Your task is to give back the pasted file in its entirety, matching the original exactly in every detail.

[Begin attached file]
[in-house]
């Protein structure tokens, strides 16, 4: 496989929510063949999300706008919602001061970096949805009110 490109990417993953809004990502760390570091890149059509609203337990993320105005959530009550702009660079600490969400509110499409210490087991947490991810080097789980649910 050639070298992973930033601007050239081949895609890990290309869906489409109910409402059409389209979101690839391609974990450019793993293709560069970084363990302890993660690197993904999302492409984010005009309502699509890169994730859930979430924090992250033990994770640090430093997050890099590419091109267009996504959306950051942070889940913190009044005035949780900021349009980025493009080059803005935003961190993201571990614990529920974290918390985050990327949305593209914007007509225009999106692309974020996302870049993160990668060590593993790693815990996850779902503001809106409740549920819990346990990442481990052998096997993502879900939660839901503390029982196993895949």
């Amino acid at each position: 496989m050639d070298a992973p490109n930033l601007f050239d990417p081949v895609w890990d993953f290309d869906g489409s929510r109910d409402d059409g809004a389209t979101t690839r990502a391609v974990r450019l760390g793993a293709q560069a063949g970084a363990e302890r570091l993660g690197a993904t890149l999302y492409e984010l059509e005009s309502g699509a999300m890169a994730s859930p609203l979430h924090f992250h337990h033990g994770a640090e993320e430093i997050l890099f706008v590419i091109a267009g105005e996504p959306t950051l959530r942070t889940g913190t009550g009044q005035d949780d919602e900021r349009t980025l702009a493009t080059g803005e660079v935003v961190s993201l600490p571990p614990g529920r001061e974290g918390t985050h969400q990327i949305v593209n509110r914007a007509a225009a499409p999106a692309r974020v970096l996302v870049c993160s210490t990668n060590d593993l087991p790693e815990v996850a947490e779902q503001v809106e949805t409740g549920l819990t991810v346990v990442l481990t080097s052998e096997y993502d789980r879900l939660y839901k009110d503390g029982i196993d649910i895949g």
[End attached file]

[in-house]
């Protein structure tokens, strides 16, 4: 496989929510063949999300706008919602001061970096949805009110 490109990417993953809004990502760390570091890149059509609203337990993320105005959530009550702009660079600490969400509110499409210490087991947490991810080097789980649910 050639070298992973930033601007050239081949895609890990290309869906489409109910409402059409389209979101690839391609974990450019793993293709560069970084363990302890993660690197993904999302492409984010005009309502699509890169994730859930979430924090992250033990994770640090430093997050890099590419091109267009996504959306950051942070889940913190009044005035949780900021349009980025493009080059803005935003961190993201571990614990529920974290918390985050990327949305593209914007007509225009999106692309974020996302870049993160990668060590593993790693815990996850779902503001809106409740549920819990346990990442481990052998096997993502879900939660839901503390029982196993895949």
């Amino acid at each position: 496989m050639d070298a992973p490109n930033l601007f050239d990417p081949v895609w890990d993953f290309d869906g489409s929510r109910d409402d059409g809004a389209t979101t690839r990502a391609v974990r450019l760390g793993a293709q560069a063949g970084a363990e302890r570091l993660g690197a993904t890149l999302y492409e984010l059509e005009s309502g699509a999300m890169a994730s859930p609203l979430h924090f992250h337990h033990g994770a640090e993320e430093i997050l890099f706008v590419i091109a267009g105005e996504p959306t950051l959530r942070t889940g913190t009550g009044q005035d949780d919602e900021r349009t980025l702009a493009t080059g803005e660079v935003v961190s993201l600490p571990p614990g529920r001061e974290g918390t985050h969400q990327i949305v593209n509110r914007a007509a225009a499409p999106a692309r974020v970096l996302v870049c993160s210490t990668n060590d593993l087991p790693e815990v996850a947490e779902q503001v809106e949805t409740g549920l819990t991810v346990v990442l481990t080097s052998e096997y993502d789980r879900l939660y839901k009110d503390g029982i196993d649910i895949g």